Monday, January 6, 2014 |
The Creation of Adam is part of the mural painted by Michelangelo on the ceiling of the Sistine Chapel. (Wikipaintings)
Michelangelo's magnificent mural on the ceiling of the Sistine Chapel is the main attraction for many tourists who visit the Vatican Museums each year. But the Vatican is home to many other impressive works of art. In her new book The Vatican: All the Paintings, art historian Anja Grebe offers an exhaustive catalogue of the works.
The Current spoke to Grebe, and to Canadian Ross King, who wrote the introduction to The Vatican: All the Paintings. He's the author of a number of critically acclaimed books including Leonardo and The Last Supper, which won the 2012 Governor General's Literary Award for Non-fiction.
Grebe spoke to guest host Piya Chattopadhyay about undertaking to catalogue the collection. All of the Vatican's paintings are included in her book, but when it came to other pieces, such as sculptures and tapestries, she had to make choices. Her goal was to "give an overview of the richness of the collection," and she spent several weeks in Rome, deciding which works "would be of most interest to a larger public."
Ross King pointed out that most of us associate the Vatican with religion, but historically it "has been sacred to the arts as well, stretching back to the time of the ancient Romans." He cited the fact that "since the fourth century, the popes have been commissioning, collecting, preserving works of art."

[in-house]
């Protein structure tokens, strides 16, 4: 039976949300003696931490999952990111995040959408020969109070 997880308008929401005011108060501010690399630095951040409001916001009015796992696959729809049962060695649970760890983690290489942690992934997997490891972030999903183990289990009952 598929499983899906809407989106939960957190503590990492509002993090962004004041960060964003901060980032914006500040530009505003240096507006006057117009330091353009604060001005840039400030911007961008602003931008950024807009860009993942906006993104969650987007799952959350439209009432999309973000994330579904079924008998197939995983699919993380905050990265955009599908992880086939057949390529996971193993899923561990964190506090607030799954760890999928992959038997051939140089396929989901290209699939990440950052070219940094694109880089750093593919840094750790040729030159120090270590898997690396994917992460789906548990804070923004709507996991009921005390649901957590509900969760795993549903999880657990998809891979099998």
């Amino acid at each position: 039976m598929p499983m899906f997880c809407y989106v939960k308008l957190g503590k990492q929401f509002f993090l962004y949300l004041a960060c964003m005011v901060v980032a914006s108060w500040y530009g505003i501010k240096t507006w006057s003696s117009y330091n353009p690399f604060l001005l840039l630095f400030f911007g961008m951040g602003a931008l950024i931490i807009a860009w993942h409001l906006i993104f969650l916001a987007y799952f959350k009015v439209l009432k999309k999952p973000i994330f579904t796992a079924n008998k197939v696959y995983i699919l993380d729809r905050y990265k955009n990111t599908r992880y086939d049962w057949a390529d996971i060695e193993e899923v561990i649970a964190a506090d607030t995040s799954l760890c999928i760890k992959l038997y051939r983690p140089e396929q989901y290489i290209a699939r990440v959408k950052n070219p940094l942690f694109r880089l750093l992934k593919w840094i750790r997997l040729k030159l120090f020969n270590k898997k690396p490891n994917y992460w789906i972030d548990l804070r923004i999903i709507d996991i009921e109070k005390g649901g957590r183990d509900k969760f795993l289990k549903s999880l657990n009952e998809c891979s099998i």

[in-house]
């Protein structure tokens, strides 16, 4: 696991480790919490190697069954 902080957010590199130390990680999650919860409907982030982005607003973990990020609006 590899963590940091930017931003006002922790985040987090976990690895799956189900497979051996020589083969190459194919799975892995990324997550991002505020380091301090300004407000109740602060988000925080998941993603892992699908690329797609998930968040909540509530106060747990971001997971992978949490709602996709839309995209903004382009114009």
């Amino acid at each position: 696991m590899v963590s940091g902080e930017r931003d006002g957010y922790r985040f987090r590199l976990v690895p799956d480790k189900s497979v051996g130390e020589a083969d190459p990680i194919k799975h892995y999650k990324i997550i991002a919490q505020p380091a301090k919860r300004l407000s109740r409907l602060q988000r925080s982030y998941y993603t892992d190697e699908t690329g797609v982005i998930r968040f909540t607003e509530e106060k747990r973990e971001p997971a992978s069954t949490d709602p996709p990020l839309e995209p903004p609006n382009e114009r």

When asked to name her favourite piece in the collection, Grebe mentioned the tapestries by Raphael that are in the Sistine Chapel. He designed them, but they were actually woven in Flanders (now Belgium), and it took so long for them to be completed that "by the time the first tapestries were finished, the pope who had commissioned them had died and his successor didn't want the tapestries, so they were sold and only bought back by the next pope."
The quality and quantity of the Vatican's art collection shows "that art and religion went together," King said, adding that the Catholic Church has traditionally seen works of art "as visual aids for the illiterate. They were the gospel in pictorial form."
The Vatican has continued to collect religious art, including throughout the 20th century, and its collection even includes work by painters who aren't generally known for depicting sacred subjects. "There is van Gogh, there is Matisse," King said.
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